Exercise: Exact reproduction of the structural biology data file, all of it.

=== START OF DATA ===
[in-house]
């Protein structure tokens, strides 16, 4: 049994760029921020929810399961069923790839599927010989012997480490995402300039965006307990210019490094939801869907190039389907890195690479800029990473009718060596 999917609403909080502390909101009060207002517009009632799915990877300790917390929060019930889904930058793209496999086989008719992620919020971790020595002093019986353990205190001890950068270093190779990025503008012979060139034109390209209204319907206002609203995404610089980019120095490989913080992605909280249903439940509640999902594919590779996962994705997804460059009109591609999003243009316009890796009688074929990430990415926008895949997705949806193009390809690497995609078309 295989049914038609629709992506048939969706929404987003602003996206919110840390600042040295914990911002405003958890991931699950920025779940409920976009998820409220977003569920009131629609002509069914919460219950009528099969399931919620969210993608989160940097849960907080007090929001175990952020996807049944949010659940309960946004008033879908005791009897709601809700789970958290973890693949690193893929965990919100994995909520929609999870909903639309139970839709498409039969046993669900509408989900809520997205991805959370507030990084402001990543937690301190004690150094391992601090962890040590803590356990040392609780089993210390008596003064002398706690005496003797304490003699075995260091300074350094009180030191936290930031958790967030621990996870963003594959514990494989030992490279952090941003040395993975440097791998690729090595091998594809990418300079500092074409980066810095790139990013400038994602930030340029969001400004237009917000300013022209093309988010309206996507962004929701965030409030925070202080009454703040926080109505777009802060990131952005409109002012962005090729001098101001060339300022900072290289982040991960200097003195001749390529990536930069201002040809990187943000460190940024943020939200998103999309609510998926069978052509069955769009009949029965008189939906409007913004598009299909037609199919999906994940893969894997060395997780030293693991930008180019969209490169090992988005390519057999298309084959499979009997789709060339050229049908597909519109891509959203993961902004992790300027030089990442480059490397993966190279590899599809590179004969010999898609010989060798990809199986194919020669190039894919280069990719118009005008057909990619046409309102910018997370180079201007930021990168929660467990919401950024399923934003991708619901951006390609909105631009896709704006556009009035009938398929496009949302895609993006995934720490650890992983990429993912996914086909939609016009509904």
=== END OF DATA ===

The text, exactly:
[in-house]
């Protein structure tokens, strides 16, 4: 049994760029921020929810399961069923790839599927010989012997480490995402300039965006307990210019490094939801869907190039389907890195690479800029990473009718060596 999917609403909080502390909101009060207002517009009632799915990877300790917390929060019930889904930058793209496999086989008719992620919020971790020595002093019986353990205190001890950068270093190779990025503008012979060139034109390209209204319907206002609203995404610089980019120095490989913080992605909280249903439940509640999902594919590779996962994705997804460059009109591609999003243009316009890796009688074929990430990415926008895949997705949806193009390809690497995609078309 295989049914038609629709992506048939969706929404987003602003996206919110840390600042040295914990911002405003958890991931699950920025779940409920976009998820409220977003569920009131629609002509069914919460219950009528099969399931919620969210993608989160940097849960907080007090929001175990952020996807049944949010659940309960946004008033879908005791009897709601809700789970958290973890693949690193893929965990919100994995909520929609999870909903639309139970839709498409039969046993669900509408989900809520997205991805959370507030990084402001990543937690301190004690150094391992601090962890040590803590356990040392609780089993210390008596003064002398706690005496003797304490003699075995260091300074350094009180030191936290930031958790967030621990996870963003594959514990494989030992490279952090941003040395993975440097791998690729090595091998594809990418300079500092074409980066810095790139990013400038994602930030340029969001400004237009917000300013022209093309988010309206996507962004929701965030409030925070202080009454703040926080109505777009802060990131952005409109002012962005090729001098101001060339300022900072290289982040991960200097003195001749390529990536930069201002040809990187943000460190940024943020939200998103999309609510998926069978052509069955769009009949029965008189939906409007913004598009299909037609199919999906994940893969894997060395997780030293693991930008180019969209490169090992988005390519057999298309084959499979009997789709060339050229049908597909519109891509959203993961902004992790300027030089990442480059490397993966190279590899599809590179004969010999898609010989060798990809199986194919020669190039894919280069990719118009005008057909990619046409309102910018997370180079201007930021990168929660467990919401950024399923934003991708619901951006390609909105631009896709704006556009009035009938398929496009949302895609993006995934720490650890992983990429993912996914086909939609016009509904």